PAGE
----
It speaks volumes that of the five films made by the Beatles only one was directed by them (collectively speaking). The wait is over – Magical Mystery Tour (Apple Films, 10/9) arrives in a Blu-ray edition chock full of extras. MMT was originally seen on British television during the Christmas holidays in 1967, but in black-and-white (the film was lensed on film, in color). Americans saw the film in subsequent years but usually as a midnight movie or as part of a double feature no doubt necessitated by its 53-minute running time.

Magical Mystery Tour was the brainchild of Paul McCartney and he directed the hell out of it. A kind of free form narrative where anything goes, where a fat woman is the object of desire, and where songs burst into the story from seemingly nowhere. The tour the movie refers to is similar to excursions from the Liverpool of the Beatles’ youth, tours where people would get on a bus and get pissed while traveling to the English coast. Richard Starkey is listed as the Director of Photography, although he jokingly adds MPE after the credit. Of course MPE refers to an honorary ceremony where the Queen admits the bearer into the Most Excellent Order of the British Empire, and if we’re to believe the legend the Beatles had taken LSD before their particular ceremony. Magical Mystery Tour by the way is somewhat of a trip with its constant weaving between the tour bus and strange restaurants and even stranger dance halls. Along the way the group even stops off at a strip club where everyone is treated to the Bonzo Dog Doo-Dah Band performing “Death Cab for Cutie.”

In addition to the title song the Beatles perform “The Fool on the Hill,” “Flying,” “I Am the Walrus,” and “Your Mother Should Know.” Extras include “Hello Goodbye” and commentary by Sir Paul. Also there’s a deleted scene of the group Traffic singing “Here We Go Round the Mulberry Bush.” A wonderful time is guaranteed for all.

Last Ride (Music Box, 10/16) hails from Australia and stars Hugo Weaving as a fugitive on the run from the law with his young son in tow. Any road movie set in the Australian Outback gets my immediate attention. Last Ride has its ups and downs but if you stick with the story the ride gets better at the end. The Lady (Entertainment One, 10/2) is more poignant than dramatic but the story demands attention. Starring an amazing Michelle Yeoh and directed by Luc Besson (typical strong lead and one-dimensional villains) The Lady tells the true story of human rights activist Aung San Suu Kyi of Burma. The government kept her under house arrest for nearly an entire generation. Movies like The Lady are medicine for the soul.

The World Series®: History of the Fall Classic (A&E, 10/9) is an exhaustive examination of every game in the world series from its humble origins in 1903 to 2011. I can’t recommend this four-disc set enough to sports fans as well as non-sports fans so complete is the information contained within. Remember there’s no regular television footage of games until the ‘50s, just newspaper photos and old people recalling the even older past. Sure we have newsreel footage in the ‘30s, but for instance there are only still photographs of Babe Ruth pointing to his called home run in the 1932 series. Going through the series year by year gives you an idea of what years the hall of fame players were actually present.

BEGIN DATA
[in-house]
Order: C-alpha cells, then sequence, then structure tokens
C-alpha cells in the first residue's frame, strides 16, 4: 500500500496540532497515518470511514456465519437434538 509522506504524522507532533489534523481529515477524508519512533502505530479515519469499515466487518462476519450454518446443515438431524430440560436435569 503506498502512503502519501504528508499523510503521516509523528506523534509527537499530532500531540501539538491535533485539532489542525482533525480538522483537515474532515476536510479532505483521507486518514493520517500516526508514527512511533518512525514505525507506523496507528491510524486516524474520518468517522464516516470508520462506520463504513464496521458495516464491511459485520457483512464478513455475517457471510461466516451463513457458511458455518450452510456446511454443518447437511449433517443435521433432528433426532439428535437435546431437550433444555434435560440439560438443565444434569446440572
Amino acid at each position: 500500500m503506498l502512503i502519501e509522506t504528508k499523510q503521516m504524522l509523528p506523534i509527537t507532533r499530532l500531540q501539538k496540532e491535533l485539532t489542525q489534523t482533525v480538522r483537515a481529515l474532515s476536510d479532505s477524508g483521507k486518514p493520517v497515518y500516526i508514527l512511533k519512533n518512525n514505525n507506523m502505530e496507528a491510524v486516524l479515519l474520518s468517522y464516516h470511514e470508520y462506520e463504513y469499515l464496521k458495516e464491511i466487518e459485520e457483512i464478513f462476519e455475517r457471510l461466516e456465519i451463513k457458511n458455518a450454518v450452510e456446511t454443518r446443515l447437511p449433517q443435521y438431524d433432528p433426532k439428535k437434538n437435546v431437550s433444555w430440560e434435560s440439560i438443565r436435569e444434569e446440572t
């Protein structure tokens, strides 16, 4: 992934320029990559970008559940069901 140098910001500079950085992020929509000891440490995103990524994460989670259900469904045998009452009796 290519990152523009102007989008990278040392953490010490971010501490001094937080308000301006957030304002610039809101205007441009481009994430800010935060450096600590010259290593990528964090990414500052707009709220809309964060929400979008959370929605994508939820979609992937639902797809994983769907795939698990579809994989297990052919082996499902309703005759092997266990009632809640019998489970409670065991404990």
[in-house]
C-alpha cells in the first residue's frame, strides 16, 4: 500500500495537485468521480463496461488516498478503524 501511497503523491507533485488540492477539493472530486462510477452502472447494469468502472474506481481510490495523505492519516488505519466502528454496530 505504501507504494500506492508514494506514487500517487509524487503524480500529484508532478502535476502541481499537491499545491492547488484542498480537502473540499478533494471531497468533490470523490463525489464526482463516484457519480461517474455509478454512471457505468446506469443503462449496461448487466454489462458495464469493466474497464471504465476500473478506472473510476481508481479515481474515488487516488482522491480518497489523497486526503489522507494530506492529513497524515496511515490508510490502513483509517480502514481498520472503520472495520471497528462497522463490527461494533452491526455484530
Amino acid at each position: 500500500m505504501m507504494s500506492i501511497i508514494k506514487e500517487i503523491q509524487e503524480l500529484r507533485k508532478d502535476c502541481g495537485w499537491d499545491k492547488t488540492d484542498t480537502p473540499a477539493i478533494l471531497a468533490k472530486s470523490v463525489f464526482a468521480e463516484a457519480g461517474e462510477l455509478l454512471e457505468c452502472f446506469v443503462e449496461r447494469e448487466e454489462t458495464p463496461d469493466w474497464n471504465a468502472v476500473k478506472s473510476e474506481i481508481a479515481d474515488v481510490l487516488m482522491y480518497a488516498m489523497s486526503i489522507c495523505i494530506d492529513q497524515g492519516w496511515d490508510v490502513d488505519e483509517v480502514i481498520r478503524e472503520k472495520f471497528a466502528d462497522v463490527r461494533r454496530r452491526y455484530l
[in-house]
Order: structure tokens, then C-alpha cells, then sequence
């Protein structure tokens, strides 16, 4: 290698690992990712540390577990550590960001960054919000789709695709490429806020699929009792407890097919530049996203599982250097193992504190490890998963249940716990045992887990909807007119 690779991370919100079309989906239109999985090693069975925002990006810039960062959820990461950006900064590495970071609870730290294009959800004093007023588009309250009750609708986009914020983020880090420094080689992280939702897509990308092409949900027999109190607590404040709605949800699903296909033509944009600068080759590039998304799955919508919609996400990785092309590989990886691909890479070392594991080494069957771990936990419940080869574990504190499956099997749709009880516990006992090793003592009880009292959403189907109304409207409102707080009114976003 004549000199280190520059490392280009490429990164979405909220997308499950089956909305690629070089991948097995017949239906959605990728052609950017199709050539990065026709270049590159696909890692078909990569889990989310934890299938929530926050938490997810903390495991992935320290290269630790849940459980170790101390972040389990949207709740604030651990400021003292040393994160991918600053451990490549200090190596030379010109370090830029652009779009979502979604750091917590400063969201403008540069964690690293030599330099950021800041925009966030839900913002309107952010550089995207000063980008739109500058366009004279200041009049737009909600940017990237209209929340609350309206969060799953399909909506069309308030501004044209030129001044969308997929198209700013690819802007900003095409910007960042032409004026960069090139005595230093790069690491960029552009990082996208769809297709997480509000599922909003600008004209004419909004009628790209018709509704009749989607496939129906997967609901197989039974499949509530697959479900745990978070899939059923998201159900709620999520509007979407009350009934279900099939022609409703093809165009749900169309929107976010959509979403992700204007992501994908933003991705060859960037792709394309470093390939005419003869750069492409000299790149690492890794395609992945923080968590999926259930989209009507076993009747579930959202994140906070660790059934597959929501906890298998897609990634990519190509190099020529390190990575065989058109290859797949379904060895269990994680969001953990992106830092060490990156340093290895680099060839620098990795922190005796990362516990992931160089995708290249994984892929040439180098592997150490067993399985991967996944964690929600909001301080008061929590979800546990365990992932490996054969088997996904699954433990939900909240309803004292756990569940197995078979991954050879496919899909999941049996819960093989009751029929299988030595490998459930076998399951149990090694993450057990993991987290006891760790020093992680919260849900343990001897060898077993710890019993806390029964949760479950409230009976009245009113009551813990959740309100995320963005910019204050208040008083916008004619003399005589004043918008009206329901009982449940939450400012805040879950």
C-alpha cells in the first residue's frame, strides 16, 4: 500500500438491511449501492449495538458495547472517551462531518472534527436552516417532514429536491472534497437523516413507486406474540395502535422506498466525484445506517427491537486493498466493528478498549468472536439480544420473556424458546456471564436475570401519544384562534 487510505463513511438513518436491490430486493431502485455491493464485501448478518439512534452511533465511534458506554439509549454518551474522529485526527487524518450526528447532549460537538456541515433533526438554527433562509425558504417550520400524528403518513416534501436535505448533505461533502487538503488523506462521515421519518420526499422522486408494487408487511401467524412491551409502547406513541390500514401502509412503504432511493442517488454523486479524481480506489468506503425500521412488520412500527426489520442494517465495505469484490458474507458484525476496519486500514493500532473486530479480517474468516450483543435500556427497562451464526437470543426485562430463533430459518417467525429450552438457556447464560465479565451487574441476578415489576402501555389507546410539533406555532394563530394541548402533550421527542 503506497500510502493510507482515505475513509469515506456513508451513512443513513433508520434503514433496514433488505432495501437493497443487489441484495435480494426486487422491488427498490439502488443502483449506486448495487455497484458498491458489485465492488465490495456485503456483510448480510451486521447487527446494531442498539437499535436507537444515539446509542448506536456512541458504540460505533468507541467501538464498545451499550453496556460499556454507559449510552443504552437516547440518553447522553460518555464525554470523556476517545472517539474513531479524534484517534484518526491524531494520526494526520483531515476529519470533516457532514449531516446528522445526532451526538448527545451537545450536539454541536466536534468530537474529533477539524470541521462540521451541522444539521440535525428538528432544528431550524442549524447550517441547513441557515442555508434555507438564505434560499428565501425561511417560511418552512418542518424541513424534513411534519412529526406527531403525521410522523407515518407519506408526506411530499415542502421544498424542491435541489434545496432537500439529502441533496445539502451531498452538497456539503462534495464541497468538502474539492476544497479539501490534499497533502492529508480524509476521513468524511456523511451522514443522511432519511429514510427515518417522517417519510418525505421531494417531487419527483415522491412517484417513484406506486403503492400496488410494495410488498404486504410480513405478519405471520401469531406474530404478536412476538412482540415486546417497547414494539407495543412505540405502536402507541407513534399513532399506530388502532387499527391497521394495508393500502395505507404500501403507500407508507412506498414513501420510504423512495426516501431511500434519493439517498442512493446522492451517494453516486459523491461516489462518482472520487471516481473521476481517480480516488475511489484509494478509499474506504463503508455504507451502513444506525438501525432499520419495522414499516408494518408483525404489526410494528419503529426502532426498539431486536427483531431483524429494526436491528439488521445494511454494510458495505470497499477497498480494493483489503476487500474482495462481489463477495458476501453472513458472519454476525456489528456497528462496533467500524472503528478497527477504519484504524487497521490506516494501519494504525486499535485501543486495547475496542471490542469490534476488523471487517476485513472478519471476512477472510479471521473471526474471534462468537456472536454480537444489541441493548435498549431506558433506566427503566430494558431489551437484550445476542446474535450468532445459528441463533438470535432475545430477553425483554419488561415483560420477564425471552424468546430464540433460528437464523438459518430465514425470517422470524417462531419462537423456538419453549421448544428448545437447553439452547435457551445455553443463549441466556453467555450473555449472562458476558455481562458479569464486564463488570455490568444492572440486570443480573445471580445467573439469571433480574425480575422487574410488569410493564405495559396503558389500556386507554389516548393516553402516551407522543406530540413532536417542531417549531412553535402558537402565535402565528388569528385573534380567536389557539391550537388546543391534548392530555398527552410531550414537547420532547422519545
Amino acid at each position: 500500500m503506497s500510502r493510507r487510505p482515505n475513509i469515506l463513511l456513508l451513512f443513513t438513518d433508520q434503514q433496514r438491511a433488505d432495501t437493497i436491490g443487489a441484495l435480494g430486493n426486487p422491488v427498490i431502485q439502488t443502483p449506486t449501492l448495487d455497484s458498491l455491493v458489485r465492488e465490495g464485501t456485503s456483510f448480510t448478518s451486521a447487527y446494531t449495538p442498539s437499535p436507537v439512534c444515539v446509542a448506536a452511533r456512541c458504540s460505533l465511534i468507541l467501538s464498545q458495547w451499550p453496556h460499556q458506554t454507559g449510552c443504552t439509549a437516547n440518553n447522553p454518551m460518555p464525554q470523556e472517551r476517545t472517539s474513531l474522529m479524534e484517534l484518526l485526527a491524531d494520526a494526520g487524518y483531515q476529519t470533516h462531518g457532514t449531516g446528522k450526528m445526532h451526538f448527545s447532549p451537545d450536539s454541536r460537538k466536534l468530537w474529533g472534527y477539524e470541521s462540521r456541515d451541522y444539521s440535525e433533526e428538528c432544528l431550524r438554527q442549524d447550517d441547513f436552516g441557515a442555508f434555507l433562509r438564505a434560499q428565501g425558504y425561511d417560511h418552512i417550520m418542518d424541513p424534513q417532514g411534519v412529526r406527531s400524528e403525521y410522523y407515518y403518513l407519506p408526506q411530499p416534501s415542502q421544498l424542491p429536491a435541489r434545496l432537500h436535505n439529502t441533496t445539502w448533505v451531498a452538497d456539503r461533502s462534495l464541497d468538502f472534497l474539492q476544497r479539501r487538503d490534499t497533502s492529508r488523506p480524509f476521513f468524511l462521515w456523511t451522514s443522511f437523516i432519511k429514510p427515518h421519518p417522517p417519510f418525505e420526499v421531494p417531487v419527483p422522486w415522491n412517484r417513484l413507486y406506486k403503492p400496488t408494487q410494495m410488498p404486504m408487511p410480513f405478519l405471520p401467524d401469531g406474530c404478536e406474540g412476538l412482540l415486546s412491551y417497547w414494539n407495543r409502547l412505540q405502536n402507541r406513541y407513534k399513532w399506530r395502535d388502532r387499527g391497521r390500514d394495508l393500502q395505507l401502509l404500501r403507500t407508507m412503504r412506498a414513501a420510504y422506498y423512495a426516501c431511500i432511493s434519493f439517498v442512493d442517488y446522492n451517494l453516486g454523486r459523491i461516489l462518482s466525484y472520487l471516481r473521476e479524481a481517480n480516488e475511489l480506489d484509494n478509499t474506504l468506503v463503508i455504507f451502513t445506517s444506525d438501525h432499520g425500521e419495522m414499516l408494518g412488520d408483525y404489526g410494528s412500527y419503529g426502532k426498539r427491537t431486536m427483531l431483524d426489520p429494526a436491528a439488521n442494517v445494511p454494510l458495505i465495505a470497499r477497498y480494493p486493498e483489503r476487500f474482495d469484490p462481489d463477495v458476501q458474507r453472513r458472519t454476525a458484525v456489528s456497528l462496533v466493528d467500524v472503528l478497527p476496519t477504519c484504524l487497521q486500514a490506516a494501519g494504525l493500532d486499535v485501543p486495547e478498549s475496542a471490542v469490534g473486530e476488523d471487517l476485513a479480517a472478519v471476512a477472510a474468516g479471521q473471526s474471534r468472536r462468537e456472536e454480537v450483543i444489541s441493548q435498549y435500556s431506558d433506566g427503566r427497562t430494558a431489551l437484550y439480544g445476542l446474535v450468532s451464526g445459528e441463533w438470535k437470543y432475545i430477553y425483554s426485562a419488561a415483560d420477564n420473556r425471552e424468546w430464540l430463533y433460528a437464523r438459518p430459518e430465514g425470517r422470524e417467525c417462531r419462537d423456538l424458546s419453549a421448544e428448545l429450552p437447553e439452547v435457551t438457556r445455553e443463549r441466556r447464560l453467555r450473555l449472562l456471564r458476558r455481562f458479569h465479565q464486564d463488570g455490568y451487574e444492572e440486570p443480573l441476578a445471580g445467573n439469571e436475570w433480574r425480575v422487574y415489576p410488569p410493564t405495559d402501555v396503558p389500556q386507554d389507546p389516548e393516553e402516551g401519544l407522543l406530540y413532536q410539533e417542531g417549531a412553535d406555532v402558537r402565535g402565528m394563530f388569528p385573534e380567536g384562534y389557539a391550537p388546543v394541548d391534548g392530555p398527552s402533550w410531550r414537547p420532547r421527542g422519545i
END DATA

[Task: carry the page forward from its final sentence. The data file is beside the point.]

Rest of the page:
The first two discs are the documentary proper and cover the history of the game with narration from Bob Costas. The championship started in 1903 but skipped ’04 only to resume annually in ’05. Some games were actually called at a tie due to darkness; yes stadiums didn’t always have lights. Some of the topics covered included Merkle’s Boner from the 1908 series. Hey, I remember a teacher when I was in the 8th grade (a hundred years ago) and she used the word boner one day in class and she was using the word with its original meaning as a dumb mistake; naturally all the boys in class were laughing quietly to themselves. The documentary clocks in at roughly four hours, and you know what? Extra-innings games last longer and contain less information.

Frankly I was riveted by what I was watching at least until around the 1968 series, which includes footage of Bob Gibson and was aptly called the year of the pitcher. Then a strange phenomenon occurred, because ’68 would be about the time I really started to follow the game as a young lad. After then I still understood the rules but rock music, phenomenology, cinema and girls soon eclipsed my general interest in the national pastime. I anxiously watched the latter part and sure the important shots are there. Like the guy parachuting into the stadium during the sixth game of the ’86 series, or the earthquake during the ’89 series, right before the start of the third game resulting in a ten-day delay.

It’s the two discs of extras that really up the ante. First there’s a photomontage of programs and scorecards from 1903 through the last year. It’s amazing to see the influence of art forms of the 20th century like art deco and constructionism being used for sports artwork in the ‘20s and ‘30s. Another extra has back-to-back footage of the last play of every series from the 1950s to the present.

— Michael Bergeron